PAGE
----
When you get divorced in New Jersey, you can request to change your name in the initial paper work that you file with the court. This initial filing is called the complaint or counterclaim. If you file before your spouse, you file a complaint. If your spouse files first, you file a counterclaim. The court routinely grants this request at the divorce hearing, as long as you’re not trying to change your name to avoid creditors or criminal prosecution.
There is no additional cost to change your name; however you must appear in court for the divorce hearing to answer a few questions about why you want to change your name.
The court or your attorney will ask whether you are the subject of criminal investigation, whether you have filed for bankruptcy, and whether you are seeking to avoid any creditors by changing your identity. You will also need to state why you want to change your name.
Most people simply say that they want to be known by the name they used before marriage. The court will likely accept any other reasons as well, as long as you aren’t attempting to avoid criminal prosecution or defraud creditors.
No, the court will consider your request without regard to your spouse’s opinion.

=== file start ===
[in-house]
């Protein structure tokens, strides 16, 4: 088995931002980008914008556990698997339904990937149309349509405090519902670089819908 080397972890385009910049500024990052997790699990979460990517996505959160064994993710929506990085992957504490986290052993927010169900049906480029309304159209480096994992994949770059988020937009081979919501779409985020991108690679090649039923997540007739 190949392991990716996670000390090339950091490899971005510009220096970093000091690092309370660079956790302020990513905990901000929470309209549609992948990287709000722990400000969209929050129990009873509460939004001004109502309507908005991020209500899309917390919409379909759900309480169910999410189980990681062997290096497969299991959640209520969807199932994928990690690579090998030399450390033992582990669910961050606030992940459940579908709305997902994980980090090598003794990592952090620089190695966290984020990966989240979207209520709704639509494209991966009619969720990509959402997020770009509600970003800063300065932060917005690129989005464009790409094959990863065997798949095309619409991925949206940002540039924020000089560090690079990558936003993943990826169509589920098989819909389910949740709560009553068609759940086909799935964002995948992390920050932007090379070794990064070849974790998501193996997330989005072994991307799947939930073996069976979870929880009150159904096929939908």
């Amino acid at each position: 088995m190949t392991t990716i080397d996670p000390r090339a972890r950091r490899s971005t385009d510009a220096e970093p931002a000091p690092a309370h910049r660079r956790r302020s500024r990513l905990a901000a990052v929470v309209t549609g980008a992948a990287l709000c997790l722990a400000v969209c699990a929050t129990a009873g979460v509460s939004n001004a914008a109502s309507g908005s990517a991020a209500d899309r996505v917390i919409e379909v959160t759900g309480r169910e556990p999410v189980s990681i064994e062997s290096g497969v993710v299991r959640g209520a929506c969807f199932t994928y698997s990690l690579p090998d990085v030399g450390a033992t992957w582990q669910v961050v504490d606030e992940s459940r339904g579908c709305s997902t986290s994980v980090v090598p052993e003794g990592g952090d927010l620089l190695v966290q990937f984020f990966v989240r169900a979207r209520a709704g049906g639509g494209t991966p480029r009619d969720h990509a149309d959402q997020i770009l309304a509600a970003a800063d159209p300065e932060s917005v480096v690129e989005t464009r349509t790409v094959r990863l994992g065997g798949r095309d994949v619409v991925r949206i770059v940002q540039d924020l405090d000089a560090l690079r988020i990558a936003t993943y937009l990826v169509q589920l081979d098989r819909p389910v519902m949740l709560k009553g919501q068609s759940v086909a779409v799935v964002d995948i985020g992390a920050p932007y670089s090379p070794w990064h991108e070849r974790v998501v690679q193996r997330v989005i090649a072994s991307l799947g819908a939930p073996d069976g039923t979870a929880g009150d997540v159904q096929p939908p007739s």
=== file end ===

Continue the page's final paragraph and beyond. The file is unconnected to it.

No, only the person who can request a name change is person whose name will be changed.
No. Changing a child's name is a separate procedure that requires the notification of both parents and usually the consent of both parents. You can read more about changing your child's name in Changing a Child's Surname in New Jersey.
Yes, New Jersey Statute 2A:34-21 allows the court to approve a name change to the name you used before marriage or any other surname.
No. The common law gives you the right to be known by any name you choose. However, government agencies like motor vehicles and social security will often refuse to change your name without a certified copy of a court order. So while you may begin using a different name at any time, practically, you probably won’t be able to complete the change until your divorce is final.
Anytime before the final hearing you can amend your complaint or counter claim requesting to change your name. With the consent of your spouse, this request can even be made during the final hearing.
You can file a post judgment motion with a nominal filing fee requesting the court grant you permission to change your name to resume the use of your maiden name. In some counties the court may ask you to appear in court for a brief hearing to ask you the questions that you would have been asked at the divorce hearing. In other counties, the court will accept your sworn statements in the post judgment motion and amend the final judgment of divorce to reflect your name change.
There is no requirement that you have a lawyer to change your name, although a lawyer will be more familiar with the rules and motion requirements. You can complete the paperwork and the process yourself, following the same rules that lawyers follow. If you wish to do this, it would be wise to consult with a family lawyer or research the procedure in a local law library.
Get more information about divorce in New Jersey on Divorcenet.com’s New Jersey Divorce and Family Law page.